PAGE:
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Nick Ayers is said to reject Trump’s offer to be White House chief of staff. Also on the Monday rundown: help still needed in areas hit hard by Hurricane Michael, and look for a domestic workers bill of rights to be introduced in congress next year.

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Advocates Cheer Senate Passage of Land and Water Conservation Fund

The U.S. Senate voted Wednesday to permanently reauthorize the Land and Water Conservation Fund, which supports places such as Sequoia National Park. (michaelkirch/morguefile)
The U.S. Senate voted Wednesday to permanently reauthorize the Land and Water Conservation Fund, which supports places such as Sequoia National Park. (michaelkirch/morguefile)
April 21, 2016

SACRAMENTO, Calif - Conservation advocates are celebrating Wednesday's passage of a bill to permanently reauthorize the Land and Water Conservation Fund (LWCF) by the U.S. Senate. The fund expired last September but was given a three-year reprieve in December. It uses revenues from the sale of one natural resource, offshore oil and gas, to support another precious natural resource, our public lands and parks.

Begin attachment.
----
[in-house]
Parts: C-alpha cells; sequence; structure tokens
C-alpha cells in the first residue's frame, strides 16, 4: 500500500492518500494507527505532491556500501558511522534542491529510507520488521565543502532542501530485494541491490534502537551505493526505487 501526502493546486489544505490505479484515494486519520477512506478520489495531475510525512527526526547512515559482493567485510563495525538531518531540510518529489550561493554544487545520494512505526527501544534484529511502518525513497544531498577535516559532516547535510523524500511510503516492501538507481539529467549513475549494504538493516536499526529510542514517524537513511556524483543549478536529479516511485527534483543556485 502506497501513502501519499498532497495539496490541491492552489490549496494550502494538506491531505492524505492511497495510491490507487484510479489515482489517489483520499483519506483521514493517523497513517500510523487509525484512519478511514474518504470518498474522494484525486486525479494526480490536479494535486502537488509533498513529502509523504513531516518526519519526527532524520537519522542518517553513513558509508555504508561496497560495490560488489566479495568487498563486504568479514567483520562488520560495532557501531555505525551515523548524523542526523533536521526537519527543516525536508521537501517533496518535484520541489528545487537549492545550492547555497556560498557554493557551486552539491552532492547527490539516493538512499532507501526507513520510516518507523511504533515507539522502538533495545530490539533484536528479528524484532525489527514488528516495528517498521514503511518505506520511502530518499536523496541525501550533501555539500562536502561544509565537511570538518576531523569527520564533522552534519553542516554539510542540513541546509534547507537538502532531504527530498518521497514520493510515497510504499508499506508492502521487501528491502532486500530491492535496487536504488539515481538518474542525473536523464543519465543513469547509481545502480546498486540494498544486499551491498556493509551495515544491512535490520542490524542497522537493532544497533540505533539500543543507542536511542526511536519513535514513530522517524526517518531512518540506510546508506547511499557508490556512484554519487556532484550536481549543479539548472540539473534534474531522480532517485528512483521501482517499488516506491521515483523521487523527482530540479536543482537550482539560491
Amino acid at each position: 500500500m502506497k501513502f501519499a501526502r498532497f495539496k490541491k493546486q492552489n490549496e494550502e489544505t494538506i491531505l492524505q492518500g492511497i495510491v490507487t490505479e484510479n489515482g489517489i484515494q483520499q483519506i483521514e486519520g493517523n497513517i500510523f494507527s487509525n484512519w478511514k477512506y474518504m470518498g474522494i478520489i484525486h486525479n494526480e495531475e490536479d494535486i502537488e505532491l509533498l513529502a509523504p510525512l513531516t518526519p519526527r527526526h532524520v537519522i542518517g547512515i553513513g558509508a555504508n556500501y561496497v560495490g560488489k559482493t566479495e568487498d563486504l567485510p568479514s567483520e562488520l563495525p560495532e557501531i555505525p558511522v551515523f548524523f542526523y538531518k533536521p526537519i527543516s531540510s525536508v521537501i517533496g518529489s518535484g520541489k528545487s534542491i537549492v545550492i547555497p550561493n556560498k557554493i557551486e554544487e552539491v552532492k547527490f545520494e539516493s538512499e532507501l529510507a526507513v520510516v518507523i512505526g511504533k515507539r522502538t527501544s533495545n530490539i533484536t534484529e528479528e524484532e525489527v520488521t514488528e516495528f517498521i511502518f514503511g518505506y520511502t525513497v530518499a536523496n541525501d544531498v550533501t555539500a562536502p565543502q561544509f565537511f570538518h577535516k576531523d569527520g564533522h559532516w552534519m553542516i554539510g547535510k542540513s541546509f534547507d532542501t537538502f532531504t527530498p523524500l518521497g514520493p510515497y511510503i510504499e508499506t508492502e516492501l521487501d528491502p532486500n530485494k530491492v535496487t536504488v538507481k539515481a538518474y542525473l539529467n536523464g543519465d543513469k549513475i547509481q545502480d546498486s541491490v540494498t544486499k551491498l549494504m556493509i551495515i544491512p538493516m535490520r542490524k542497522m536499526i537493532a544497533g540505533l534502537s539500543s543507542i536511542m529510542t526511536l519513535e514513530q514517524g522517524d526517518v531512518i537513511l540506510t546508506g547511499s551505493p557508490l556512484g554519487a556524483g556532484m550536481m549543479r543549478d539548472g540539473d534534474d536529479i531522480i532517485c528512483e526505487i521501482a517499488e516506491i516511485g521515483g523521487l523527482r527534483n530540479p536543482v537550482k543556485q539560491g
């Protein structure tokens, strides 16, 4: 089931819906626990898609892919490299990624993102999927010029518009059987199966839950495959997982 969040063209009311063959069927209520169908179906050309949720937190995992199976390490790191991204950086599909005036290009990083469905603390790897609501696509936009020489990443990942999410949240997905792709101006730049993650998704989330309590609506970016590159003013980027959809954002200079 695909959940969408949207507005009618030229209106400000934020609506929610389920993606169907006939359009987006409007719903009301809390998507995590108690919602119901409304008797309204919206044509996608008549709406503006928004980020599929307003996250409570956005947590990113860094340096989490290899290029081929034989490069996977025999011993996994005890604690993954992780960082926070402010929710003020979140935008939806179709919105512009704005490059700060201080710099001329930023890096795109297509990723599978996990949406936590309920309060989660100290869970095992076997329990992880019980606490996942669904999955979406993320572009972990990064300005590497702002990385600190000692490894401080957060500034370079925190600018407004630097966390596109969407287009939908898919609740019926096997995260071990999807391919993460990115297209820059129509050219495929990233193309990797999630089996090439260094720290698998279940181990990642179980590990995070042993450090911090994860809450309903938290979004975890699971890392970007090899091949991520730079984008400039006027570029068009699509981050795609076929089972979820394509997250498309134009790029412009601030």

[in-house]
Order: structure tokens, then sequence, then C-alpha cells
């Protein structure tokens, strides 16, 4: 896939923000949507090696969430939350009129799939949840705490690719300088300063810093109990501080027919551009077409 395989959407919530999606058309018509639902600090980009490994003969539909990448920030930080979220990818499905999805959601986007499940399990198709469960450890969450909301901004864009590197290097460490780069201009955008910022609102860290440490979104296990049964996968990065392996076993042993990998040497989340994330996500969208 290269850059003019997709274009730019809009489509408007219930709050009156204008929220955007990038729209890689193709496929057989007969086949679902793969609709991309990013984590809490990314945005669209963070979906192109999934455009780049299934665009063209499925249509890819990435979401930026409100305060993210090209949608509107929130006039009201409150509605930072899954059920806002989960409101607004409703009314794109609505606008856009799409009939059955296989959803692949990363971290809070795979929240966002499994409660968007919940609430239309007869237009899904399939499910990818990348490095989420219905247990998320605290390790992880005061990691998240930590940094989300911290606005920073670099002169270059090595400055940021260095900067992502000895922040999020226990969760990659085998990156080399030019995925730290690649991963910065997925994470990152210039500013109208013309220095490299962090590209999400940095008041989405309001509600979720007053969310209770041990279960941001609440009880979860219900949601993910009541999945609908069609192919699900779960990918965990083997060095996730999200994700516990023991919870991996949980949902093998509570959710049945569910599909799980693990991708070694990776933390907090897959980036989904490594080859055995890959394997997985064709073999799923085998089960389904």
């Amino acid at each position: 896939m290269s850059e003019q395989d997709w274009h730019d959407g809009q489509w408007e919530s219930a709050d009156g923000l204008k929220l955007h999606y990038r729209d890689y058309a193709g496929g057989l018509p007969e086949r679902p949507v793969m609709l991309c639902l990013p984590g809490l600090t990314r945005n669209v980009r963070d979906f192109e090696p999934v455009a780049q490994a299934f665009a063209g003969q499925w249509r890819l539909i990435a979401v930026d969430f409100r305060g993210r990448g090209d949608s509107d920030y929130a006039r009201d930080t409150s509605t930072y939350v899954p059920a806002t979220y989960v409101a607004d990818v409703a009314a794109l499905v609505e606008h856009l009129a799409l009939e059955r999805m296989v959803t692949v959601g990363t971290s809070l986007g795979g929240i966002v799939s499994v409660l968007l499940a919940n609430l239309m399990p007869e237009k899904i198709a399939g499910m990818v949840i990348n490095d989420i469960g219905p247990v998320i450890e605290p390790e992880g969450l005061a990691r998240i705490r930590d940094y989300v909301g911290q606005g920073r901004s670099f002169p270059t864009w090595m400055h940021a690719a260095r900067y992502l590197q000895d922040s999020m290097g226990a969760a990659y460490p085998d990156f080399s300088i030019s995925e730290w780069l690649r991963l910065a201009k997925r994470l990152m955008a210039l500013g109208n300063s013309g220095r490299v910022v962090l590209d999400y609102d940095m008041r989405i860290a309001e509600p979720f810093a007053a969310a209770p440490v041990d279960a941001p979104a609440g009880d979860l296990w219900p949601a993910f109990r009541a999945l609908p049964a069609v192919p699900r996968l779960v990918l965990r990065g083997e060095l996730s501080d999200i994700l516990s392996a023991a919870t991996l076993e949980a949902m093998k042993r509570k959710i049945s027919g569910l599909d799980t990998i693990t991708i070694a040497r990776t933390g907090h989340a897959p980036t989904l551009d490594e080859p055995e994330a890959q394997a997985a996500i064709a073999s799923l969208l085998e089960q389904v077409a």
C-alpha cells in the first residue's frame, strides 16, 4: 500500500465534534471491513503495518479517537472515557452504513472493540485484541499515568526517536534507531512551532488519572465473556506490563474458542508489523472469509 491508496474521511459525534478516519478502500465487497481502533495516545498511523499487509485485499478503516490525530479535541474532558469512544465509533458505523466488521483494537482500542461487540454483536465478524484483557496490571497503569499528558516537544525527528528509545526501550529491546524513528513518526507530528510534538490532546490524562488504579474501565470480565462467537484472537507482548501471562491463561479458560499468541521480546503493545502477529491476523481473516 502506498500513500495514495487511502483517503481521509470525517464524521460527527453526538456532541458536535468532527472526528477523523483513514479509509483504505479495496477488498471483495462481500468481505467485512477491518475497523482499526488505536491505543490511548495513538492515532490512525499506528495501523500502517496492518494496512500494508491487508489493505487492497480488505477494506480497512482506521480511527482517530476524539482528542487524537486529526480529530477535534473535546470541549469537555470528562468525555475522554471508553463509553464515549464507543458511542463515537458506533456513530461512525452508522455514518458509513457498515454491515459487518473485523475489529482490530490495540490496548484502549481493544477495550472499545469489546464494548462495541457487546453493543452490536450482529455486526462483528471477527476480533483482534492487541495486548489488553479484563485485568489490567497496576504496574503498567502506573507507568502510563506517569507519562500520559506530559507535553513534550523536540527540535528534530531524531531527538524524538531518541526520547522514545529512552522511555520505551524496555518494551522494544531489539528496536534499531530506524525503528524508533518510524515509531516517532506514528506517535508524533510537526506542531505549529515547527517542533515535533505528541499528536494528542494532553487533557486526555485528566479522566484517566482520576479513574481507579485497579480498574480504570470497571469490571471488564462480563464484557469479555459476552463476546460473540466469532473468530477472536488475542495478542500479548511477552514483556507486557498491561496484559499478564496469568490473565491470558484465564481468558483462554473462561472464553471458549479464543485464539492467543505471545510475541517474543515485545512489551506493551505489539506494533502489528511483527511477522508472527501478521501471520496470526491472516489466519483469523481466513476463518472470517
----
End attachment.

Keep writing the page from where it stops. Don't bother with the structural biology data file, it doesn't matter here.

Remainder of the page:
Rue Mapp founder and CEO of Outdoor Afro, a nonprofit in Oakland that is dedicated to helping urban African-Americans explore nature, works to encourage city dwellers to get up close and personal with Mother Nature.

"It's so important that those places have the support so that the infrastructure, that there's facilities that are in shape, so that people, especially first-time users, feel comfortable," she said.

The LWCF has funneled close to $4 billion into conservation projects since its inception, and $2 billion of that went to California alone.

The fund helps acquire and maintain open space, forests, wildlife refuges and areas around rivers, lakes and coastlines. But Mapp notes it also makes sure Americans have access to parks, sports fields and public pools.

"These are places right in our own backyard," she added. "It's not as though these funds are going to only be protecting far-off places."

An estimated 142 million Americans participate in outdoor recreation activities each year, generating $464 billion in consumer spending. The LWCF funding was part of the larger Energy Policy Modernization Act, which will now go to the U.S. House of Representatives.

The full bill can be read online here.

Suzanne Potter, Public News Service - CA